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China: Forget running water, bumpkins. Have some lovely broadband

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The Chinese government has pledged to provide nationwide broadband coverage by 2020, an ambitious goal which should see significant extra investment in all kinds of networks, both wired and wireless, in order to reach the country’s vast rural areas.

This will almost certainly change the global supply ecosystem for all types of broadband. China is already the dominant figure in fixed line broadband installations, if it doubles this rate and also becomes aggressive in 4G wireless as well, then it would likely be the largest infrastructure project of all time.

The US spent billions on stimulus funding on its broadband infrastructure at the beginning of the current recession, and this new move can be seen partly as a way of making China more competitive, and also of preventing the rural regions becoming demoralised, but also as another form of stimulus for an economy slowly losing its momentum.

China already has a few $100bn “infrastructure projects” in the works, including gathering all of its cable players into a single company with 200 million connections – easily making it the largest cable company in the world and about 10 times the size of any other. This project was followed by two more related schemes, first to digitalise it and then to run IP over it. This is all a part of China's Tri Network convergence project. If you add this broadband infrastructure upgrade, it would dwarf all international projects of this type around the rest of the world.

The chances are that Huawei and ZTE will be at the head of the queue to get this work and almost certainly will leave behind their counterparts outside China in terms of scale, making them capable of being even more competitive in overseas markets. In fact it is only the suspicion that these two providers are involved in cybercrime and espionage that has prevented them achieving global dominance.

But if Alcatel can gain some of its pre-eminence in China in fixed line broadband, especially on the back of its lead in Vectoring in Europe, it may well pick up enough momentum to get it out of its current financial plight and other western companies, for instance Nokia Siemens Networks, may get a significant financial fillip from winning more contracts in China, as it has already done recently in Japan as well as with China Mobile.

China has laid down an eight-year timeline to complete broadband coverage in both urban and rural areas, according to its ruling State Council. The cabinet says it has raised the priority of national broadband in its overall agenda and published the first firm implementation schedule.

50 per cent of all households by 2015

This is the most important pronouncement on high-speed access since China’s change of government. There will be heavy reliance on Wi-Fi and mobile networks to meet the goals, and there is the potential for a national Wi-Fi cloud crossing all of the major cities.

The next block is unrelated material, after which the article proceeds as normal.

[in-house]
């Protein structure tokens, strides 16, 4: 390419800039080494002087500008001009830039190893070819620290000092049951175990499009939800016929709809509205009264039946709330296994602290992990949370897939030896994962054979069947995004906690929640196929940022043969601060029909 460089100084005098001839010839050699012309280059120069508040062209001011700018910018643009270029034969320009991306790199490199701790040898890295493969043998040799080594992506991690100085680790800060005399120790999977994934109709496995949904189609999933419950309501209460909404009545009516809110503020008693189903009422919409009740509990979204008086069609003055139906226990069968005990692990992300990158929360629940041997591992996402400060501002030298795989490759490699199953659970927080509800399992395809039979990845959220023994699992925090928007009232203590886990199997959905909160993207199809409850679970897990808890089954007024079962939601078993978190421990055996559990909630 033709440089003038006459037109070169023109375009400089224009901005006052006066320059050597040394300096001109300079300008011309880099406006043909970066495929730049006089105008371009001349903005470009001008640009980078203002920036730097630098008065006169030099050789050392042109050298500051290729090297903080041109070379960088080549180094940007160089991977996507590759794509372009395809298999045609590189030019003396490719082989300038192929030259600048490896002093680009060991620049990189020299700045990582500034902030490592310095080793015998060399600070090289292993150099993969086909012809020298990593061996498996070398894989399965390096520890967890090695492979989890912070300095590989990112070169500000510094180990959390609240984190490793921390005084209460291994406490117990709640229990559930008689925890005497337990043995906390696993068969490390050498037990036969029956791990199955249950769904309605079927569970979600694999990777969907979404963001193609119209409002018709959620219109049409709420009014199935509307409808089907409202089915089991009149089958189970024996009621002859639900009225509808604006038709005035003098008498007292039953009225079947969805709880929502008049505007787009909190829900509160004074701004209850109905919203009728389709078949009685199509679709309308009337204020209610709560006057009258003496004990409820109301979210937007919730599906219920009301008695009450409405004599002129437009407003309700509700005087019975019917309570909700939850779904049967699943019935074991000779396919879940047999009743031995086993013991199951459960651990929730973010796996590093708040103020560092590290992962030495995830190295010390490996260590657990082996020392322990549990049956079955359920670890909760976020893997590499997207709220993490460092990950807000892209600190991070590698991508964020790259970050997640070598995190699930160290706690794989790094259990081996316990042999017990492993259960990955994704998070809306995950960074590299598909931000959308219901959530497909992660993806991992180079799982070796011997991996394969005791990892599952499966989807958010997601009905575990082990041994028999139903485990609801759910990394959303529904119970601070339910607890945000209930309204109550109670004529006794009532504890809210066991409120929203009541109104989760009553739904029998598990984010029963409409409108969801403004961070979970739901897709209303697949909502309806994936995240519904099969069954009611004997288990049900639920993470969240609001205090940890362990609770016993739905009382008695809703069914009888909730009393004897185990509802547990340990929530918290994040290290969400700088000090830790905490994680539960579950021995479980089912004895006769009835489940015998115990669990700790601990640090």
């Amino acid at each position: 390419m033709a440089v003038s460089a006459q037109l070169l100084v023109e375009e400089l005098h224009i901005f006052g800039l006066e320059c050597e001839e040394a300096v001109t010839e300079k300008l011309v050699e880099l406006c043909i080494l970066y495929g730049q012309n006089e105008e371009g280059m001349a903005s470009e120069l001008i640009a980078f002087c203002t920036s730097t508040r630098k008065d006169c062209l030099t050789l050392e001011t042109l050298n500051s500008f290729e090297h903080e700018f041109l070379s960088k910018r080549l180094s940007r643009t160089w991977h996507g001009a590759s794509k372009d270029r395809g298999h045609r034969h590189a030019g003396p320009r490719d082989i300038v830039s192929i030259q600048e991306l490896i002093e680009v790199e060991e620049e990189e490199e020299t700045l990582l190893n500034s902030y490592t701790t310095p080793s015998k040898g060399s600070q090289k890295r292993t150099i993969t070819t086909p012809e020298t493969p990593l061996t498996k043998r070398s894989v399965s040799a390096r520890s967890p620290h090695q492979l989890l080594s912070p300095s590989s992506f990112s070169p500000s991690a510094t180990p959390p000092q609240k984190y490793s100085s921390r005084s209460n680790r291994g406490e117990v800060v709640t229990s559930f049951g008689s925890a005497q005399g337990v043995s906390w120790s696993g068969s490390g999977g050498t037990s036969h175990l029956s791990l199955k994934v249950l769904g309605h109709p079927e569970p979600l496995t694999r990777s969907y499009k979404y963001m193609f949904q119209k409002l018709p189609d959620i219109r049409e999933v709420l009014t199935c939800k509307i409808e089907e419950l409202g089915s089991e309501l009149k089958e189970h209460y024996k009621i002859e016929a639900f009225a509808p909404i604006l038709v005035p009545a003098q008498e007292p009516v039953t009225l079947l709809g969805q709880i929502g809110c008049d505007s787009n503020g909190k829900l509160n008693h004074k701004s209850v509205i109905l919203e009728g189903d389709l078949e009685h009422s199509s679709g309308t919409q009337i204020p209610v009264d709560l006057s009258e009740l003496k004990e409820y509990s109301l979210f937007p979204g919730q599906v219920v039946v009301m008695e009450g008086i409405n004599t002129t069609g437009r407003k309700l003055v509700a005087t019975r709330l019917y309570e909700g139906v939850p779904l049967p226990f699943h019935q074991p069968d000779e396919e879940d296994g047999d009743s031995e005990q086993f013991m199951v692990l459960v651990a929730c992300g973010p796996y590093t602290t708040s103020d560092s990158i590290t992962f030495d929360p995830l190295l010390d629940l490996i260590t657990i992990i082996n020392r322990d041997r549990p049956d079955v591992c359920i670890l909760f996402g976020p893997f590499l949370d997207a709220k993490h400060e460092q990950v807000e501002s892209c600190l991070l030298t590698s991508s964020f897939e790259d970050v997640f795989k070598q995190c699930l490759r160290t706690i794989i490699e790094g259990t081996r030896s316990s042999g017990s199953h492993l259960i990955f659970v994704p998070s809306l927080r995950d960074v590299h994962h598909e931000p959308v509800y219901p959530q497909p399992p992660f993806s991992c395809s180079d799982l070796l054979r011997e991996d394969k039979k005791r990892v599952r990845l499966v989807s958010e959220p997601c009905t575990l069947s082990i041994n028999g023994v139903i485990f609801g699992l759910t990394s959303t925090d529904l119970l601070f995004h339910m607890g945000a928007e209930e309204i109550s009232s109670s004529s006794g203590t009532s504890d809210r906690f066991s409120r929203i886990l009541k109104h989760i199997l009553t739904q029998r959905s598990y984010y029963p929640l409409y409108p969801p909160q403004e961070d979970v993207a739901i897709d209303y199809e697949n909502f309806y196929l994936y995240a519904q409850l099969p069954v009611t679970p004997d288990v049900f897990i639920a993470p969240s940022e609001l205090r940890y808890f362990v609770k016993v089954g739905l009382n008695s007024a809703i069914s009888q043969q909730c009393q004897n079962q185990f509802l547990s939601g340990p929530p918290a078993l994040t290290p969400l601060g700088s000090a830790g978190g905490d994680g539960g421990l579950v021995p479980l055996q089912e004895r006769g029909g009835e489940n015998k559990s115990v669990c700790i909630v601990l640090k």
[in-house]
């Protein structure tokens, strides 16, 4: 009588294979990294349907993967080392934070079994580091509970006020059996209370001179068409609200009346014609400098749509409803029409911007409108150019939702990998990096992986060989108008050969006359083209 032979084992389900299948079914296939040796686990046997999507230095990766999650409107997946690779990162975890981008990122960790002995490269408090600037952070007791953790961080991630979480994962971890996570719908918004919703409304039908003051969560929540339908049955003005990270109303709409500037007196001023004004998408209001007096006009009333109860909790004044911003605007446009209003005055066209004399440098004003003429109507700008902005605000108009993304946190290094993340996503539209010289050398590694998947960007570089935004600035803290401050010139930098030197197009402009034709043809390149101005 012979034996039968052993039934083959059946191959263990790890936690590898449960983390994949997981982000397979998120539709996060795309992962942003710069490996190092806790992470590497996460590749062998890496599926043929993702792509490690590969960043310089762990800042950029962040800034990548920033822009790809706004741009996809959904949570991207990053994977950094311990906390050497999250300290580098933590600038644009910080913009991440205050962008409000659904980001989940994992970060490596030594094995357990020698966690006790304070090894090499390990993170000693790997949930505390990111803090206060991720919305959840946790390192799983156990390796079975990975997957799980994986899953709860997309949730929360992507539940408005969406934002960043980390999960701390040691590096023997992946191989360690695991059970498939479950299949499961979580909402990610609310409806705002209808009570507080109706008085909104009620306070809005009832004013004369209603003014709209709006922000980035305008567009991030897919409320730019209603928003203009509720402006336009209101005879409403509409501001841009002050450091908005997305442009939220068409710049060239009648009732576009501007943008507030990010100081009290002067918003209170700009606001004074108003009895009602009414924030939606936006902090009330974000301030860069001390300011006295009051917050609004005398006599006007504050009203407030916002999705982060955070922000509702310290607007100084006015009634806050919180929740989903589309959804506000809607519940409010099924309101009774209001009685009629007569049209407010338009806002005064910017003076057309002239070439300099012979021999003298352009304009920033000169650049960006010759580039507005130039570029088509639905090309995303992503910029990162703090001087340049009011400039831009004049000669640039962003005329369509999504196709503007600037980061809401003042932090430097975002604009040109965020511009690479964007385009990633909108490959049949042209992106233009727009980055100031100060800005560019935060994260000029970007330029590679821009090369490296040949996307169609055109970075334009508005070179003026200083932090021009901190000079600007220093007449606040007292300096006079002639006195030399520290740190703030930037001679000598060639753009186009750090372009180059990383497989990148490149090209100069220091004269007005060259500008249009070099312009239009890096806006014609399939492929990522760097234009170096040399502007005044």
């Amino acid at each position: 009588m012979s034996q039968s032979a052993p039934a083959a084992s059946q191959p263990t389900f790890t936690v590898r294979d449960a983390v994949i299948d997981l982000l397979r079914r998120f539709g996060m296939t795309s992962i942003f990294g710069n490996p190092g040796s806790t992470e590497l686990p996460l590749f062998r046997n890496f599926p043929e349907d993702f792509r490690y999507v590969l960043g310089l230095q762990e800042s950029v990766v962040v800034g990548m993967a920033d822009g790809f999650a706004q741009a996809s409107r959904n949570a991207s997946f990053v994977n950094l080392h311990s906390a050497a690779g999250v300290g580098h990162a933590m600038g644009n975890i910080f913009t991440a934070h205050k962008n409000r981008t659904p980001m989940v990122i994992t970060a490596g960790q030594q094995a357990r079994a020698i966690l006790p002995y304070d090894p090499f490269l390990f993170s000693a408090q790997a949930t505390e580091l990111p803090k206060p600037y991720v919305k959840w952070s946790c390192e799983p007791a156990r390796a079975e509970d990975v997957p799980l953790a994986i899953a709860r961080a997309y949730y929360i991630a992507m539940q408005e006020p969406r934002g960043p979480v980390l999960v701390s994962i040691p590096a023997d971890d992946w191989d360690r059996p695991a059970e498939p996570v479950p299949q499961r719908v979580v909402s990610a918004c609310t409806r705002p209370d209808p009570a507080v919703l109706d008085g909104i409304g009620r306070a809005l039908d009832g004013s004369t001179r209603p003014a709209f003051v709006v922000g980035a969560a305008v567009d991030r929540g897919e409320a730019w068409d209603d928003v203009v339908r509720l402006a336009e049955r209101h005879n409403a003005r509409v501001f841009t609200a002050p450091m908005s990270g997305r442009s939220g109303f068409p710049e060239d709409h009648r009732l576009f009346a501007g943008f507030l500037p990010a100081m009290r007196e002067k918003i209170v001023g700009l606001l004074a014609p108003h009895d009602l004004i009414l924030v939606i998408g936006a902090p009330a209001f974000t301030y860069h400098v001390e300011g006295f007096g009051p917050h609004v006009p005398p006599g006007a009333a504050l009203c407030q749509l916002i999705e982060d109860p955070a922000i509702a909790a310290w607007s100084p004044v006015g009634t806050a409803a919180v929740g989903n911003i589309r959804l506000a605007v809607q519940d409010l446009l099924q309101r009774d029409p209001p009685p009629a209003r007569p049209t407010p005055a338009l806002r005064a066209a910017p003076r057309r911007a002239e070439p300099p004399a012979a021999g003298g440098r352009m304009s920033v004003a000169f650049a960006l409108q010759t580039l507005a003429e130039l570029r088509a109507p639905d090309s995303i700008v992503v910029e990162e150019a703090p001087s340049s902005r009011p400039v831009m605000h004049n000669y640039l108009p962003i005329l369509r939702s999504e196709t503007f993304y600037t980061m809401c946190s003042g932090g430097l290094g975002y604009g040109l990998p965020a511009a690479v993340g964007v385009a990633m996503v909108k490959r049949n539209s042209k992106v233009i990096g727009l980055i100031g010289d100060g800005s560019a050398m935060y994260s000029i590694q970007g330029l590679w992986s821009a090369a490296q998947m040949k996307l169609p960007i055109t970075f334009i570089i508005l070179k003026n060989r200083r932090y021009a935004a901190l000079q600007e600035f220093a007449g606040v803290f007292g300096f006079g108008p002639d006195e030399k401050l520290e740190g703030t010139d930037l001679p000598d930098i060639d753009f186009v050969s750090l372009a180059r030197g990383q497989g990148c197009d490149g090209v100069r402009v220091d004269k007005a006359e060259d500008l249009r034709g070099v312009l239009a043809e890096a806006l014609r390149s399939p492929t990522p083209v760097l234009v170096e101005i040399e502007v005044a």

The strategy includes rollout of Wi-Fi coverage in key public urban areas by 2013 and fixed broadband coverage for 50 per cent of all households by 2015. Homes in some major cities will receive speeds up to 1Gbps by 2020, says the plan.

The programme will develop in three separate stages, with fibre optic networks and 3G mobile coverage to be accelerated in 2013 to deliver broad coverage and the objective of 4Mbps speeds for 75 per cent of the population in a single year.

Then, higher speed broadband will be expanded in 2014 to 2015. After this, fixed and mobile network and technology updates will take place from 2016 to 2020 to fill in coverage gaps and to upgrade speed and capacity in urban districts.

Previous government statements said fixed-line connections and Wi-Fi hotspots would be the key focus in 2013.

The telcos will be expected to increase their already significant capital expenditure budgets to support the plans, but can also hope for additional revenue streams and government handouts. Second operator China Unicom has already responded to the new programme, saying it will start to raise broadband speeds in the capital of Beijing and phase out lower speed offerings.

Just as we have seen the United States slowly go from being a backwater in cellular networks to having some of the best networks in the world, the impact this will have on its local suppliers will be enormous.

The dominance of Apple's iPhone began because it came to the fore just as AT&T was looking for a weapon to prevent its cellular network becoming a joke. Now companies local to China – both inside the country and in neighbouring Korean and Taiwan – will be in pole position to start installing technology inside China which is in advance of anything else in the world, rather than running year behind the rest of the world.

Copyright © 2013, Faultline

Faultline is published by Rethink Research, a London-based publishing and consulting firm. This weekly newsletter is an assessment of the impact of the week's events in the world of digital media. Faultline is where media meets technology. Subscription details here.

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